Hiromoto is a fairly large manufacturer. Hiromoto-san seems to be aiming for the niche of "a lot of features for the money."
The AS and G no. 3 share the same handle, same fit and finish and same blade geometry. The blade construction and alloys used are quite different.
Generally speaking thy share good geometry, although as soon as you have the skills you'll want to do some thinning. Also, edge asymmetry from the factory is variable. Over the years the knives seem to have become more asymmetric. Any given knife will be right handed with the bevels set at around 15* on both sides -- unless reprofiled. But the knives can run anywhere from 80/20 to 60/40 -- that's a lot variance.
To my mind, this inconsistency is typical of Hiromoto's general fit and finish. These are both high value knives in terms of raw materials and the way the blades are put together, and something's got to give. F&F can be a little irregular in terms of the handle scales being absolutely flat and tight to the tang, finish on the spine and choil, and the odd grind mark. Also, the heel, right at the chin can be a little thick. But the presence of anhy and all of these falls under the rubric of "not always." Sometimes the knives are perfect.
I've mentioned this several times but it bears repeating, the handles are on the slender side. Depending on your grip, and/or hand size, this can be an absolute disqualification.
The AS is a san-mai knife with a soft stainless (420J2, I think) jigane (supporting metal) and an Aogami Super hagane (edge and core steel). Aogami Super is a very special, high-carbon steel from Hitachi made at their Yasugi plant. Many people consider it the best knife steel in the world. I don't believe there actually is a single"best," but AS is in the select group at the top of the heap in almost every knife category.
However, it is not an easy steel for a manufacturer to work. Consequently, you almost see it in either kasumi or san-mai construction, in other words as the hagane (edge/core) part of a laminate. This is because the supporting layers (jigane) prevent the knife from cracking, breaking, or remaining permanently bent. The jigane also makes it significantly easier for the maker to drill and grind the knife -- in much the same way tape or sticky paper help with plastic working.
No question Hiromoto does an excellent job making a san-mai, AS blade. It's remarkable they can sell it at the price. One question still unadressed is "what does san-mai do for the owner." The answer is: Except for corrosion, not very much.
Note: Personally, I much prefer "single steel knives" over san-mai for very subtle differences in feel which very few users will notice. So, if my general dislike of san-mai construction bleeds through just ignore it. Take the knife on its merits.
That said, the knife itself is very good, but not outstanding in any category except in edge holding which is excellent. Otherwise, edge taking in terms of absolute sharpness and ease of sharpening are very good. The knife resists both wear and deformation. If the edge is profiled to adequate symmetry the AS can be tuned up on a rod hone. You'll want to use something very fine or smooth textured, and steel with a soft touch. You'll also want to bear in mind that you don't want to push AS around too much.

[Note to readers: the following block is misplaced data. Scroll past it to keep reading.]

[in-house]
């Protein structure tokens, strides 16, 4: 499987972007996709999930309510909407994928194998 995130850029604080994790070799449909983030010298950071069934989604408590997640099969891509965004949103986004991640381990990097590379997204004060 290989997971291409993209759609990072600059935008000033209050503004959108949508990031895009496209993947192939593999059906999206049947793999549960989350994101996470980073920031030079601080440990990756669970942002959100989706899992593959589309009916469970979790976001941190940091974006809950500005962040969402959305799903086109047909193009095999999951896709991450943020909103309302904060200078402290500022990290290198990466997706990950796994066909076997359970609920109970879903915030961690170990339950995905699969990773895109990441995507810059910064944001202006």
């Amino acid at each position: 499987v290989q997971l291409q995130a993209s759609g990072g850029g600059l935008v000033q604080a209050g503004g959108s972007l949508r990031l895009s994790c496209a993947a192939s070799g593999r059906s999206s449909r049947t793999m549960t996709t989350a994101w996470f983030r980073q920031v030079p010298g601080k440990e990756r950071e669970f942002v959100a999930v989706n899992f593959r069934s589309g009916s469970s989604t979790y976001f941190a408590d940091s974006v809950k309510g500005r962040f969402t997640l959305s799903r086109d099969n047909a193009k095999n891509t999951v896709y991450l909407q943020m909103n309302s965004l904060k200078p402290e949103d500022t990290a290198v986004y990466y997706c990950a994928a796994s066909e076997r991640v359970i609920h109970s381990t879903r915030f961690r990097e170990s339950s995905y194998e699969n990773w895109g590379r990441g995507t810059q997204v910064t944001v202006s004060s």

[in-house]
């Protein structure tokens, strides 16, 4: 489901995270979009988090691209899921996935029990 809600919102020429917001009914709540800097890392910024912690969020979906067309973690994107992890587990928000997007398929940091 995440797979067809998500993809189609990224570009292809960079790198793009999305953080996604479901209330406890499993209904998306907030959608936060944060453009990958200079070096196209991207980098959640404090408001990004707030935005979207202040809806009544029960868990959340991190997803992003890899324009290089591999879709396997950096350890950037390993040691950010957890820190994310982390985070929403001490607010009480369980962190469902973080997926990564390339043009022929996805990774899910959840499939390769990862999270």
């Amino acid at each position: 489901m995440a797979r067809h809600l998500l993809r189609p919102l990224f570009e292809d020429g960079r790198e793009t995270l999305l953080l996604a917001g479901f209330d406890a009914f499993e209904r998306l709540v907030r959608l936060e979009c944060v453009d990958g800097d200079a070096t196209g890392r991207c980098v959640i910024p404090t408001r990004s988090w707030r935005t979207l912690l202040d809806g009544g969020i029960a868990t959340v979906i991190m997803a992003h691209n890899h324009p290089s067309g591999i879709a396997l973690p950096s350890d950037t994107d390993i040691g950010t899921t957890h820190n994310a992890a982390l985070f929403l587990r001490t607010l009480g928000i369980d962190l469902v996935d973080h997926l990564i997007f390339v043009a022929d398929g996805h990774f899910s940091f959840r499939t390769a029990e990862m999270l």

Although it's high-carbon, the AS is not particularly prone to corrosion at the edge. People who worry about what special or extra care the Hiromoto AS requires worry too much. You'll want to rinse and wipe the knife after every use, as opposed to leaving it sitting around with food on it -- but that's true of any good knife. Yes, the edge will darken and oxidize between sharpenings but the stain comes off easily, immediately and completely with sharpening or steeling. There is simply no reason to force a patina or do extra scouring.
The G no. 3 is made with (wait for it) G no. 3 (aka Hitachi's ginsanko 3 aka G3). G3, along with AEB-L (aka 13C26), and VG-10 is one of the "wonder" all around knife stainless steels. The performance characteristics of the steel, including price, are extremely well balanced. Hiromoto construction doesn't get in the way of any of them either. It's an excellent balance of edge taking, edge holding, and edge stability.
The G3 is a "single steel" knife. While not unheard of, it's not exactly typical for the price range. So again, good value. Compared to the AS, the G3 takes as good an edge, but takes it more easily. It wears slightly but not significantly faster and given equal edged geometry is more subject to deformation. Again depending on edge symmetry, it is an easier and better candidate for steeling. All things considered, I actually prefer the G3.
We owned a few AS knives (including 27cm and 24cm gyutos) a couple of years ago. They were very nice indeed, but not nice enough to push the old Sabatiers out of the block. True for Linda (my wife, who has decent intuitive skills and knidly allows me to sharpen for her), too. In fact, when I told her I was thinking of giving away some of our knives her response was "not MY Sabatiers. Apparently I'd given them to her without realizing it. Go figure.